There could be many reasons to explain Gen X’s lack of fulfillment, but the “why” is less important than the “what” they can do about it. Rural physician jobs typically offer higher levels of physician autonomy, improved work-life balance, and more time with patients–all factors likely to improve physician job satisfaction and fulfillment. Of course, with kids in college or nearing college age, competitive compensation is still a must, and rural medicine ticks this box as well.

Tips for Recruiting Generation X:

If your rural physician job offers a healthy work-life balance, physician autonomy, and competitive compensation, emphasize these qualities at every interaction with candidates. As you learn more about a candidate’s professional goals and personal hobbies, help them envision a life in your community where they can both make an impact professionally and still have time to explore personal interests.

Family-focused Millennials Need Work-Life Balance

Hired out of fellowship by his current employer, Dr. J and his wife, also a physician, work long hours for their respective organizations. While they have been mostly happy these past four years, they know their current schedules won’t be sustainable when they start a family. Still, with double the student loan debt of most couples, they can’t afford for one of them to go part-time. They are willing to make some big changes in order to create the life they want for their future family, but will they consider rural medicine?

It won’t take decades of working long hours for Millennials to recognize the value of work-life balance. In fact, they place more importance on work-life balance than any other generation. They have grown up with messaging about the importance of self-care, and as a result, they aren’t afraid to prioritize their own mental health. That said, the weight of student loan debt is heavy on this generation, and they can still be swayed by big bonuses or the promise of loan repayment.

Rural physician jobs may be the answer to Millennial physicians’ desires for a healthy work-life balance, flexibility, a family-friendly community, and of course, competitive compensation. An opportunity that also presents leadership opportunities and promises them a voice in the decision-making process is likely to keep them there long-term.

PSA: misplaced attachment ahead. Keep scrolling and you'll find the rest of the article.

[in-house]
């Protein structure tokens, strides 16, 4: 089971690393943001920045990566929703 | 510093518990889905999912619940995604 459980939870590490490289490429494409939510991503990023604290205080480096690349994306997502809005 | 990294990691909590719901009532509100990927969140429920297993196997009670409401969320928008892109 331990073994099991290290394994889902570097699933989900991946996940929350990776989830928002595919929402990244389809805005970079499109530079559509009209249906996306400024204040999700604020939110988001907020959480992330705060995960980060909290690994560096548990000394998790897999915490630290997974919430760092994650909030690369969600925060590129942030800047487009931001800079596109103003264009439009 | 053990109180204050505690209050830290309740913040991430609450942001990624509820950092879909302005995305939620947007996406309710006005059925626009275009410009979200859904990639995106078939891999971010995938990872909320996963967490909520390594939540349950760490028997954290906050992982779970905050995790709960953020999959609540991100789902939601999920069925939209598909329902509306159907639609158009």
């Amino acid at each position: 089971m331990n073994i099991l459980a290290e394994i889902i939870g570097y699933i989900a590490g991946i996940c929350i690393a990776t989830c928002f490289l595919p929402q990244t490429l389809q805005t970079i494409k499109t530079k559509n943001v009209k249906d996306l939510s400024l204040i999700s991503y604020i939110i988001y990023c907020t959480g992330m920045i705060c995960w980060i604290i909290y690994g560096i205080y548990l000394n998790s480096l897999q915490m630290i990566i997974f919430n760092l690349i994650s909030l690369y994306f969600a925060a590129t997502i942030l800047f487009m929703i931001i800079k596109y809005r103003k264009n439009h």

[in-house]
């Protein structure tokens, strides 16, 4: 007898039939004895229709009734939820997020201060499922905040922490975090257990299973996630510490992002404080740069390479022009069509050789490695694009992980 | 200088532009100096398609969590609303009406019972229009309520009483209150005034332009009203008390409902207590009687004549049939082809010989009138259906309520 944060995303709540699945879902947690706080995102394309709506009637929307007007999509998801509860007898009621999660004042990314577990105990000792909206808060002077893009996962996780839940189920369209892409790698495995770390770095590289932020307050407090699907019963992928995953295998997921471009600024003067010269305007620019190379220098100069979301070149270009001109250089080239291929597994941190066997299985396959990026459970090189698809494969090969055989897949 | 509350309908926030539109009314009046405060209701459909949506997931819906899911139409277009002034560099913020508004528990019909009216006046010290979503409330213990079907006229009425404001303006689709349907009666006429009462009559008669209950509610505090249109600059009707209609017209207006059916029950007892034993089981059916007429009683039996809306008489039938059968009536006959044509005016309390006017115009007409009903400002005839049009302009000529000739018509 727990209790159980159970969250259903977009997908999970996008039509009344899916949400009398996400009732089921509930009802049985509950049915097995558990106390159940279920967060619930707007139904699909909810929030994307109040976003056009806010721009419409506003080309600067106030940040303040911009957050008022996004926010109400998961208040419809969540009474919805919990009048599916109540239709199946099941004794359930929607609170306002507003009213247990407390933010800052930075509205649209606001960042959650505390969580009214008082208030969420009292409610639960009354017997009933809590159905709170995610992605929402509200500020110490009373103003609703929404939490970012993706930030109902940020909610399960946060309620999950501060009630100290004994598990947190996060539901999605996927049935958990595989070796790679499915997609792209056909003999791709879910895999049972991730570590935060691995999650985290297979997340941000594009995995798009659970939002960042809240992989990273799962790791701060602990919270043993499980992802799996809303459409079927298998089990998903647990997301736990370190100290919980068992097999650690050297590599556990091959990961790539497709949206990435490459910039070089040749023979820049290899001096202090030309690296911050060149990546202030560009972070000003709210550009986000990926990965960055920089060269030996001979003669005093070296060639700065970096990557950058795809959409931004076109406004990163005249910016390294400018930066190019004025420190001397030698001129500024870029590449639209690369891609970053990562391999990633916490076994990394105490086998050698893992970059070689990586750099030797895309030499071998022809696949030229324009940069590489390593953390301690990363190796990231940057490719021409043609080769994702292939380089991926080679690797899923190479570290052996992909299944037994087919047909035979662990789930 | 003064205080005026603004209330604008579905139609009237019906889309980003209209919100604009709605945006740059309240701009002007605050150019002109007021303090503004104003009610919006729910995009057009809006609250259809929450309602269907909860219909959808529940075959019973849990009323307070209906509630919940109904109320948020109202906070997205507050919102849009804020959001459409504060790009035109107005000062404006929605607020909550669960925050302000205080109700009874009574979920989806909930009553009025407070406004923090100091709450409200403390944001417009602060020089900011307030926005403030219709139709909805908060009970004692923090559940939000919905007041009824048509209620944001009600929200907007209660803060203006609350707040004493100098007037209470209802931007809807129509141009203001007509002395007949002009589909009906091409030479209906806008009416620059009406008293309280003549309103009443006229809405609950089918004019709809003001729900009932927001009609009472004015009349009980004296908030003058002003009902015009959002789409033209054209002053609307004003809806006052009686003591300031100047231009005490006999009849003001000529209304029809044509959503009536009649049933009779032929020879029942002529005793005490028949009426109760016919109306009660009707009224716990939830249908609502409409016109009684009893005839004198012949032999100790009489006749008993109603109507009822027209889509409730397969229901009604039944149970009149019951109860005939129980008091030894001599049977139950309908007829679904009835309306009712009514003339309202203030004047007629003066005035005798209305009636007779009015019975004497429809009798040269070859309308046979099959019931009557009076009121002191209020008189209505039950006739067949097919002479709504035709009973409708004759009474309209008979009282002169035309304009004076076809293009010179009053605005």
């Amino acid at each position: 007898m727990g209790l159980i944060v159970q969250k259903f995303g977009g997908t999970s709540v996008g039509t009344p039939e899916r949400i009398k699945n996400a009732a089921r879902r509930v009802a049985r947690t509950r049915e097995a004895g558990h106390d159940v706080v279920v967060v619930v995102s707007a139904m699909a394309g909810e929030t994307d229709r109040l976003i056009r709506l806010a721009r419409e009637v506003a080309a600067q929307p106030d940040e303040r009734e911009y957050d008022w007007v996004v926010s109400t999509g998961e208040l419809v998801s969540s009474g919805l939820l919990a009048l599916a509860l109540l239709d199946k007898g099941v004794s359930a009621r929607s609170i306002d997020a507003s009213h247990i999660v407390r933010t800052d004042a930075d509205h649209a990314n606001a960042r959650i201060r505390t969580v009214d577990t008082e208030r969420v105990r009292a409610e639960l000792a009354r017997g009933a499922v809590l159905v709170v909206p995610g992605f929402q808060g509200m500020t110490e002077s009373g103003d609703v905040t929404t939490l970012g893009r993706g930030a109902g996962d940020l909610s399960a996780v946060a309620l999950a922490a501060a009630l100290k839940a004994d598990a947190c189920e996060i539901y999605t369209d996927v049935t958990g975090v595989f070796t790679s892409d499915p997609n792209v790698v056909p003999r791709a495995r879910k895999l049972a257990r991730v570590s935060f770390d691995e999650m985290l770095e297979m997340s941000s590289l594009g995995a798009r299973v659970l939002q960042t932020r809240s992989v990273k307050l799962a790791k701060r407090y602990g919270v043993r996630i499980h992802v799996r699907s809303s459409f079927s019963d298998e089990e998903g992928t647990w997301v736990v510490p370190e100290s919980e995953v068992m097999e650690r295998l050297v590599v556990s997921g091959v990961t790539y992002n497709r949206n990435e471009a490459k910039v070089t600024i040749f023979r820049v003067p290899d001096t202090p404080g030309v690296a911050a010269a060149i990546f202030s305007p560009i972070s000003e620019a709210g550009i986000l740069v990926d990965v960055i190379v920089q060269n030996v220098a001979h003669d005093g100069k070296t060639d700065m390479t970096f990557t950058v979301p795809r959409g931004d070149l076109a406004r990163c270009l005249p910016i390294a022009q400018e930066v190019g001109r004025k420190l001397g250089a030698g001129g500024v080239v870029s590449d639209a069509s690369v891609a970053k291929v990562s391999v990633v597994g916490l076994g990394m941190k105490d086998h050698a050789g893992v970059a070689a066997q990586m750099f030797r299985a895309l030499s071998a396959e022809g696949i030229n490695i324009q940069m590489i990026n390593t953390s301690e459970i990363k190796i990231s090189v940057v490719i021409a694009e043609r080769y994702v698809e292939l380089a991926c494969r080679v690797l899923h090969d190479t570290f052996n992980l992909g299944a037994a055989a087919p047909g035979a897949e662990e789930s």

Tips for Recruiting Millenials:

Millennials are most likely to be in an active job search, so find ways to connect with them online through social media and email. Emphasize the healthy work-life balance the job allows, and help them imagine a life in your family-friendly community. Keep in mind that nearly 1 in 5 Millennial physicians is married to another physician, so get creative in thinking about how a physician spouse might fit into your organization or that of a neighboring community.

Putting Generational Recruitment Into Practice

It’s likely your rural physician job has attributes that would appeal to all three generations. So, should you choose a few to emphasize and focus on targeting one demographic? Only if you want to limit your candidate pool! The better option is to partner with a national physician recruitment firm with a vast database of physicians. At Jackson Physician Search, we are able to create multiple versions of a single job posting to more effectively capture the interest of physician candidates. The digital marketing magic doesn’t stop there. Through social networks, email, and paid advertising on job boards, our search consultants and marketers ensure the physicians you want to reach notice the parts of your job that they’ll find most attractive–and most likely to persuade them to apply.

Still not sure how generational physician recruiting works? Contact a JPS search consultant today, and they’ll be happy to share more. 

5 Ways to Improve Physician Satisfaction…Before It’s Too Late

If your healthcare organization hasn’t felt the impact of the Great Resignation yet, it may be coming. In a July 2021 survey conducted by MGMA and Jackson Physician Search, 48% of physicians said they had considered leaving their employer…

[White Paper] Rural Physician Recruitment and Staffing Survey Results

We surveyed physicians currently working in urban, suburban, and rural settings to better understand their specific needs and wants in regard to choosing to practice in a rural location…

Need Help Recruiting Physicians?

Click the Get Started button if you’re ready to speak with one of our physician recruitment experts.